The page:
I received a call this week about a Bugeye for sale that was “a bit rough.” The price was $800, but he would take $500 cash. To make matters more urgent, he said that someone was coming to grab it Saturday with a trailer and cash in hand, but no money had yet been exchanged, and as a courtesy, he wanted me to have a shot at bringing this classic back to life.
As luck would have it, I was planning to be just .7 miles away from this investment opportunity that very evening, and so I decided to stop by for a look.
What I discovered was a self-composting Sprite.
I started to make a mental list of what might be saved here. An original dashboard has value. And the gauges can be restored, after all, they have been shaded all these years by the cowl. And the steering wheel is restorable, as is the cockpit trim.
As I thought about what it would take to liberate the fasteners holding each of these parts in place, I marveled at the pull of gravity as a non-negotiable force, on the fuel tank, for example. Long after the gasoline evaporated, and the varnish left behind had outgassed, the top of the tank rusted through, filling the tank with water, which eventually rusted the floor of the tank.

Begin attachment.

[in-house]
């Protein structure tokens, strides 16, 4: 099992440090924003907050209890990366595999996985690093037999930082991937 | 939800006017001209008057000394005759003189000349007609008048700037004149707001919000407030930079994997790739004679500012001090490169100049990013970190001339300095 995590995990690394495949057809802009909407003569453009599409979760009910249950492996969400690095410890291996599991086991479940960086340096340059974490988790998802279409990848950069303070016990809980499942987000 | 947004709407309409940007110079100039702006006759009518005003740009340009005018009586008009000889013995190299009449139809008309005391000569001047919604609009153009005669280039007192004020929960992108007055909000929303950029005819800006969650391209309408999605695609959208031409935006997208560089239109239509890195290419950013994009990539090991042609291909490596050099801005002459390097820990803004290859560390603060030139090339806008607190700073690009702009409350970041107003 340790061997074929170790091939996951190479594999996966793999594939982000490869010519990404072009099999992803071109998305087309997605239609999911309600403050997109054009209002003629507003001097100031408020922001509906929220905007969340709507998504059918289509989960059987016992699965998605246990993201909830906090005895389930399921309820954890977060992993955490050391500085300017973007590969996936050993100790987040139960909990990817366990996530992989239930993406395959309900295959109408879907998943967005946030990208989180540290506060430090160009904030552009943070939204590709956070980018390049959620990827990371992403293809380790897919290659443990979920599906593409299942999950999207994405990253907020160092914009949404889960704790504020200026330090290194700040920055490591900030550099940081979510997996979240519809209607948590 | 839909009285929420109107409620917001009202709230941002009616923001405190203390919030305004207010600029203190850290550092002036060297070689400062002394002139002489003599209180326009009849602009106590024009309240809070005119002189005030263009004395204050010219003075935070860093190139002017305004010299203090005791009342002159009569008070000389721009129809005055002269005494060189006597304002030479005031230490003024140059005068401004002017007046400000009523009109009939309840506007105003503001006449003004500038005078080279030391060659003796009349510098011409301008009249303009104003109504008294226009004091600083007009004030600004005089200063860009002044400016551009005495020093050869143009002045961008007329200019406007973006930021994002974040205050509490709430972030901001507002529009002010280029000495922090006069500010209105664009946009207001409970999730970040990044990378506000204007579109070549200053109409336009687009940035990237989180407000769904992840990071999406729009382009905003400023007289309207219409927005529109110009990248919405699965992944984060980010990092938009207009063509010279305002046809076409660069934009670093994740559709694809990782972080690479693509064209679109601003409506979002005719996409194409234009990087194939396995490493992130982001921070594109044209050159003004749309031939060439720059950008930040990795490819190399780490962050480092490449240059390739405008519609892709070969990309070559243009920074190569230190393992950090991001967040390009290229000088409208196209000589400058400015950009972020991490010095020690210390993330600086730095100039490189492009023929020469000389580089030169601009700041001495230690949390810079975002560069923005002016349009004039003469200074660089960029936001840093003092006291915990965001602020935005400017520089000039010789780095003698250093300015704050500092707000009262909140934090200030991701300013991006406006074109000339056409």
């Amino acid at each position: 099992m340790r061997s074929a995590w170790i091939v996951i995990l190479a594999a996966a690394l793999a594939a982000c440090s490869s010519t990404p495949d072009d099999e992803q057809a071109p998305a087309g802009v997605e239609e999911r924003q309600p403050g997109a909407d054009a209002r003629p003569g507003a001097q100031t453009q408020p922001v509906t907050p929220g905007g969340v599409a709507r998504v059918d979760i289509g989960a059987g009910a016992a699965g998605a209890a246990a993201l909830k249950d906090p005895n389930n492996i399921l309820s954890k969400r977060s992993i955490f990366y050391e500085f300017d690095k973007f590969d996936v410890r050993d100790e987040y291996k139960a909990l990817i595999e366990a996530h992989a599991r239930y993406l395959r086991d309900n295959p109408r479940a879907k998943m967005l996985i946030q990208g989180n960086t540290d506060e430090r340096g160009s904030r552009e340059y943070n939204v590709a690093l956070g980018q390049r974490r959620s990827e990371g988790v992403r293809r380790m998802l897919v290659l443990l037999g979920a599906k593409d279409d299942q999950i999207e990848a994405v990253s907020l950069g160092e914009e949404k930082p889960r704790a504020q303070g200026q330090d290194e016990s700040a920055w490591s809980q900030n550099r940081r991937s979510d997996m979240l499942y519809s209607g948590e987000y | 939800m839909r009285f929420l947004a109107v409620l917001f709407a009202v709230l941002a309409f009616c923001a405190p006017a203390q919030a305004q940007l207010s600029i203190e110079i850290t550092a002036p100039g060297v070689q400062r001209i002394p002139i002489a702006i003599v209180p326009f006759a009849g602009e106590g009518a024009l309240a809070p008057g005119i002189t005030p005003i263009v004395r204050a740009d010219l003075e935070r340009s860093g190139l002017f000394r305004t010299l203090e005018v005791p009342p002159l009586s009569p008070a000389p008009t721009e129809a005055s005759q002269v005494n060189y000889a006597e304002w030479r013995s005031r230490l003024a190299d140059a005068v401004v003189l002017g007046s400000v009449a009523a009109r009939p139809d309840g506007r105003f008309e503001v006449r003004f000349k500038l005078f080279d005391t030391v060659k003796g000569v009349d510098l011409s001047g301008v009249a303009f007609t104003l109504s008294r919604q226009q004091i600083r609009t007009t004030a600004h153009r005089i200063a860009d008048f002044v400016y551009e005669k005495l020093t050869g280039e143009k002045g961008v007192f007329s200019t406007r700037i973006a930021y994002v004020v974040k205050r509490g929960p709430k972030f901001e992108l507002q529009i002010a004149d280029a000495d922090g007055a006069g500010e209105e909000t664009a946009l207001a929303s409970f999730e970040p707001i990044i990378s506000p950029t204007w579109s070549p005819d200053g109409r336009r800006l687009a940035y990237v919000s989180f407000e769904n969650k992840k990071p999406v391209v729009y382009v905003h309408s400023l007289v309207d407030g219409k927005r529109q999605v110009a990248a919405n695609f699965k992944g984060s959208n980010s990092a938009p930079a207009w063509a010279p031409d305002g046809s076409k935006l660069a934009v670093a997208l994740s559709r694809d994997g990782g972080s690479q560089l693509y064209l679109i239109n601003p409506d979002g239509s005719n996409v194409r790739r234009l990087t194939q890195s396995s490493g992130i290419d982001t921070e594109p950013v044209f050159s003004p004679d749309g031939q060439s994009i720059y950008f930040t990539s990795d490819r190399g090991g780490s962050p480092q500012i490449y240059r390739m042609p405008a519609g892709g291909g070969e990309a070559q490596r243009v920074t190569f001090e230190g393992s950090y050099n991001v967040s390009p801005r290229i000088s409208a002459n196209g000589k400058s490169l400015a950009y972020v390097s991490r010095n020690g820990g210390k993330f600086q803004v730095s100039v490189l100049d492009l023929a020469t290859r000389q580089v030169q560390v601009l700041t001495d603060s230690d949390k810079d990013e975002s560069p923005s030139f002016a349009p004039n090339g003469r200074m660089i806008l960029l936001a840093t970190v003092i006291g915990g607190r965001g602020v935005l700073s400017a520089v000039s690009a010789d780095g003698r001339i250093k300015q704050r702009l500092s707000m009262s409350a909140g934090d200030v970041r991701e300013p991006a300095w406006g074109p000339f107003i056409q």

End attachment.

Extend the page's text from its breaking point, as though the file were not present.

Perforated on top and bottom, the weight of the now lacy and empty tank itself was still sufficient to have it fall to the earth, as the trunk floor finally evaporated after one last terminal rain drop. Who needs the The Lion King? British classic car lovers have long embraced the circle of life.
Sometimes, the raw power of nature is simply too much, even for the mighty Bugeye Sprite. Clearly, the earth is winning this battle, and soon this car will be fully digested and beyond revival by mere mortals. I paused to salute the impermanence of all things, snapped a few pictures to share, and headed home, amused by the notion of a tree that might one day sprout forth from this ground, and leak 20W-50 sap from its limbs.
But, wait, it comes with a spare nose!